Iceland's Pain Provides the Path

 | Dec 12, 2011 | 11:30 AM EST
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Another Monday, another rocky day in the equity markets as Europhobia again dominates the global financial psyche. And why not? Friday's summit produced a little progress, but not nearly enough to declare the crisis over.

Meanwhile, Bloomberg reports a sort of bank run as European companies move cash to Germany "just in case," and the U.K. Telegraph reports banks are running out of good collateral against which to borrow. Oh, and the Bundesbank is fighting the latest idea to have the IMF bail out the PIIGS.

To assess the likely outcomes, I look for similar situations in which successful policies were implemented, and right now my gaze is to the north. Iceland was the first European country to be bankrupted in this crisis that actually started in 2008, and how that country handled its bankruptcy is a powerful lesson that the Greeks, Irish and Portuguese would be foolish to ignore.

In Iceland's case, the government had to consider bailing out its three largest banks, which had massive global deposits and massive real estate exposure around the world. As real estate collapsed, depositors put a run on the banks. Iceland's government, to its credit, simply repudiated any liability and let the banks fail.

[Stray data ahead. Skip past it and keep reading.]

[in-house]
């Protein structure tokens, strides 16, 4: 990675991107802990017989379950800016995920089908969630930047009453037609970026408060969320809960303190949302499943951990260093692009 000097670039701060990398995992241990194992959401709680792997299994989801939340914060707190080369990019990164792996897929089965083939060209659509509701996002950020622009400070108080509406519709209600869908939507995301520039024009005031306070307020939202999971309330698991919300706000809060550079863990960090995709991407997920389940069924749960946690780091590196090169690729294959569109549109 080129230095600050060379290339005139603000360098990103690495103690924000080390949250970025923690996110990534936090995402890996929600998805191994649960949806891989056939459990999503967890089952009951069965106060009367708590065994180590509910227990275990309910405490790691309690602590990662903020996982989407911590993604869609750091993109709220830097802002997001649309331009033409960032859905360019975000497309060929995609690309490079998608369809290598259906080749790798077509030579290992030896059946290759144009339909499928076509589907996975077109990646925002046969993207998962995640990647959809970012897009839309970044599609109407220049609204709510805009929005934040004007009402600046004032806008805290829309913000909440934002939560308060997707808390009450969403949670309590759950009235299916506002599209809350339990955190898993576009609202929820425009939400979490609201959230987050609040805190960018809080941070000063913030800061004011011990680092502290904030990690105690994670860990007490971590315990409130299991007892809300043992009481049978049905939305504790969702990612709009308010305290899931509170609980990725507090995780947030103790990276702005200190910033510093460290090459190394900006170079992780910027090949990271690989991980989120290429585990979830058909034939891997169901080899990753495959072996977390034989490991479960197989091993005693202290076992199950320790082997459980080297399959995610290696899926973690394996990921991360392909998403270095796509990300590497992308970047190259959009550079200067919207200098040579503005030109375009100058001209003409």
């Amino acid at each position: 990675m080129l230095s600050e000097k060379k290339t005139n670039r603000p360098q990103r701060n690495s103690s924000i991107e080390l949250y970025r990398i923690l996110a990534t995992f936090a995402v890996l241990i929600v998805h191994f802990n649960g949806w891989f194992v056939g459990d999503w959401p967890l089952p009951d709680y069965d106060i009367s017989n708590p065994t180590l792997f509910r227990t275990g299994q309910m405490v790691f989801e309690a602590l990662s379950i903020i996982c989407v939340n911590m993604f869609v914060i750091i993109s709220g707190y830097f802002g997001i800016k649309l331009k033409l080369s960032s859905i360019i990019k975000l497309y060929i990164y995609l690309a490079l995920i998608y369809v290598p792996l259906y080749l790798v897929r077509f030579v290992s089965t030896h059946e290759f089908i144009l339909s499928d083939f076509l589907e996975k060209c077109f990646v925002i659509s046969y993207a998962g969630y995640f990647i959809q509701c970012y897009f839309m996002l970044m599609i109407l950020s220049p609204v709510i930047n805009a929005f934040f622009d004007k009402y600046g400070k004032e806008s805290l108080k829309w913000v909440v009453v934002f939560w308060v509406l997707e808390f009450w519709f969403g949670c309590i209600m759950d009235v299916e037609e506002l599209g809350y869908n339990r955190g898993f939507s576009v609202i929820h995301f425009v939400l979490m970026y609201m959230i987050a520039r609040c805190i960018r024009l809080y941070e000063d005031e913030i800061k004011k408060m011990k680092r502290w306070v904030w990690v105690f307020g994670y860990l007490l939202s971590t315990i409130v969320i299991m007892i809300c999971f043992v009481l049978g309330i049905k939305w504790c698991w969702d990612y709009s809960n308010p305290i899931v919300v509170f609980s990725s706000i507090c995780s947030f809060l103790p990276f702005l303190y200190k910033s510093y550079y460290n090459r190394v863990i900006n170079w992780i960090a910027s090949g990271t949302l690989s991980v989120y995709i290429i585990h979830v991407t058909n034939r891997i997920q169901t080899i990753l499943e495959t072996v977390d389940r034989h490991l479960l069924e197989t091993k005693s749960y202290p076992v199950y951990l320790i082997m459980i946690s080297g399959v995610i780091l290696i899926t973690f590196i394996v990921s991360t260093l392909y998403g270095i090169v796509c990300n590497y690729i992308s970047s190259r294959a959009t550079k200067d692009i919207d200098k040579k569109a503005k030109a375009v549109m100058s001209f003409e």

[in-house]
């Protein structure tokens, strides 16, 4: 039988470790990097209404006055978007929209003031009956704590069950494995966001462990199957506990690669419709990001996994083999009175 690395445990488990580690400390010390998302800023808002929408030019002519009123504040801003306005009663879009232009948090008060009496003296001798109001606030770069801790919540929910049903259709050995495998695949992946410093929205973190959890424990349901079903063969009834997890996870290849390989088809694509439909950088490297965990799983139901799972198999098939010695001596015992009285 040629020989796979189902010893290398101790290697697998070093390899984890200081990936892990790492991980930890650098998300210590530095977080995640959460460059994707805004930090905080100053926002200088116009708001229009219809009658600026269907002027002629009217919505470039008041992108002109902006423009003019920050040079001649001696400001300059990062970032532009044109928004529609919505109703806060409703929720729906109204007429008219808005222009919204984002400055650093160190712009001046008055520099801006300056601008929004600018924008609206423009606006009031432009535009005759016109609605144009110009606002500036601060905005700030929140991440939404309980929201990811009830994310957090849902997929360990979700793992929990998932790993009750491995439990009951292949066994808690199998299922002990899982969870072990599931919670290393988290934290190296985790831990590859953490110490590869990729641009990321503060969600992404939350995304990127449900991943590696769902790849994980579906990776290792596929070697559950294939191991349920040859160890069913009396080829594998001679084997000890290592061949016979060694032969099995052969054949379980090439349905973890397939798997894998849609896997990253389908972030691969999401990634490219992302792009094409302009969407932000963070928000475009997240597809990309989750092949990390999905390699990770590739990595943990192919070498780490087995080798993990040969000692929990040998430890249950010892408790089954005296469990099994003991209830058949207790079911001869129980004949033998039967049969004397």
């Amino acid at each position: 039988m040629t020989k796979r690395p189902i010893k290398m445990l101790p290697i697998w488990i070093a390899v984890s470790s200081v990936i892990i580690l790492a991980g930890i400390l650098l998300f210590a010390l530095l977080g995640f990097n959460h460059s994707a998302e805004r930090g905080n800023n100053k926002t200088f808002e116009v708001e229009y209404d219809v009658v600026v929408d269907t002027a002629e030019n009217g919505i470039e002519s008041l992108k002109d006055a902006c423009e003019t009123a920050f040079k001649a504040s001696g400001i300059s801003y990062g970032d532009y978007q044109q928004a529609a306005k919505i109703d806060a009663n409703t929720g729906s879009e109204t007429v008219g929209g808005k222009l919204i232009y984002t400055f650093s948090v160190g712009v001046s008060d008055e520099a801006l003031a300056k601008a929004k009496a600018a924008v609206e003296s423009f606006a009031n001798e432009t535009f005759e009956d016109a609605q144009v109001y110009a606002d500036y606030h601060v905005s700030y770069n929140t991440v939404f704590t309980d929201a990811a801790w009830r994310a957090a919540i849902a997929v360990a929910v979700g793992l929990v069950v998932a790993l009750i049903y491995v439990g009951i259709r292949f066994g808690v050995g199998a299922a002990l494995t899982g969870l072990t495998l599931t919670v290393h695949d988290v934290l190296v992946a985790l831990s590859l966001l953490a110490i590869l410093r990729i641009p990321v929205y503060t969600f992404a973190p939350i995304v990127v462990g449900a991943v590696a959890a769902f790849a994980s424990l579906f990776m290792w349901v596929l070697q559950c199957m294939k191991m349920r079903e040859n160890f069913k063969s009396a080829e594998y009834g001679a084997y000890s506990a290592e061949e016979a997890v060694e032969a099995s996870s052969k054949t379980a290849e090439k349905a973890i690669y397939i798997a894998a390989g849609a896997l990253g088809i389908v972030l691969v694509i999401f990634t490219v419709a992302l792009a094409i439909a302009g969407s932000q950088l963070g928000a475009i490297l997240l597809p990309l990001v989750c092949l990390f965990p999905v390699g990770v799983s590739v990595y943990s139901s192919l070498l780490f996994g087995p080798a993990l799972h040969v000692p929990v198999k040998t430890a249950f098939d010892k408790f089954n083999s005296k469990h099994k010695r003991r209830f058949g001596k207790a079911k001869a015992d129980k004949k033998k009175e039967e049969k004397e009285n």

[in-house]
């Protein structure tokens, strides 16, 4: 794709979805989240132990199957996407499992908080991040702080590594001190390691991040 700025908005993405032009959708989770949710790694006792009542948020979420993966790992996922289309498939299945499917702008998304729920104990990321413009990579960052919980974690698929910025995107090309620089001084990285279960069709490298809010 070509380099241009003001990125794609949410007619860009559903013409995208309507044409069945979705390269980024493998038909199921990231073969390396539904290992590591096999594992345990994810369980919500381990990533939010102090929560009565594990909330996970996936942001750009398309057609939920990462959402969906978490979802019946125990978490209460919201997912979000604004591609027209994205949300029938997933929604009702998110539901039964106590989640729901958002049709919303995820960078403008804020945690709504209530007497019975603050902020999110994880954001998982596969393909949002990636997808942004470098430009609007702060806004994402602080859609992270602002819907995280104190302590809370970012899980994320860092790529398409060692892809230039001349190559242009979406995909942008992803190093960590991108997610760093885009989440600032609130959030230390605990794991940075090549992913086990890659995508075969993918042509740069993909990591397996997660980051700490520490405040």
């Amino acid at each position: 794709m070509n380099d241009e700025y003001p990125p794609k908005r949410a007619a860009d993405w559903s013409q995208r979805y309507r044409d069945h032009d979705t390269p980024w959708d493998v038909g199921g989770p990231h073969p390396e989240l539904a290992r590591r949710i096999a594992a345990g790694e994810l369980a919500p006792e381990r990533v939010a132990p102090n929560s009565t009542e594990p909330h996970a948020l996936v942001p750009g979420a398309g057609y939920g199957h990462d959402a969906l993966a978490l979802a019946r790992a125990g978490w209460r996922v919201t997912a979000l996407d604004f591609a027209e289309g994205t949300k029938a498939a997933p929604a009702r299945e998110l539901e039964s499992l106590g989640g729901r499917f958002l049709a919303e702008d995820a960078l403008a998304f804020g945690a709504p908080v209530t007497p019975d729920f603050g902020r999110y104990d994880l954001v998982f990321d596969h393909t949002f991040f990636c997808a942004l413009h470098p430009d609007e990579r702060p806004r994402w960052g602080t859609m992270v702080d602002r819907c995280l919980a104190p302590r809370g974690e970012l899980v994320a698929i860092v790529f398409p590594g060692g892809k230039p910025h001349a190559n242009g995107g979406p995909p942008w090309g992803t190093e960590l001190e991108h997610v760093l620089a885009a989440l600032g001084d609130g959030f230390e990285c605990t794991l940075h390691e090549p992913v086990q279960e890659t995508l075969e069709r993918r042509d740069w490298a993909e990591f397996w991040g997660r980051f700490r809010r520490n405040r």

In the very near term, the results were harsh. The krona collapsed, and the vast swath of middle-class Icelanders employed in the financial sector had to find new work. Yet three years on, the country is far better off having swallowed that tough pill early on. The economy is growing again, around 2%, and inflation is low at 2.7%. Unemployment is only 6%, and the budget deficit is a manageable 2.7% of GDP. Every PIIG would be ecstatic to be sporting those economic statistics!

As a result of the bitter pill and subsequent convalescence, the country is again able to access the bond market, having done an issuance last summer. Spreads on Icelandic credit default swaps are reasonable too, and far better than other European credits.

Of course, because Iceland was not in the euro, it had the flexibility to move quickly due to the currency collapse, an option Greece and others do not have at the moment. (This handcuffing is one reason currency union is a bad idea.) Nonetheless, as southern European countries look north, they may embrace this example of rapid recovery and decide the best way to eliminate a debt burden is to tell your creditors, "I won't pay." It is hard to argue with success.

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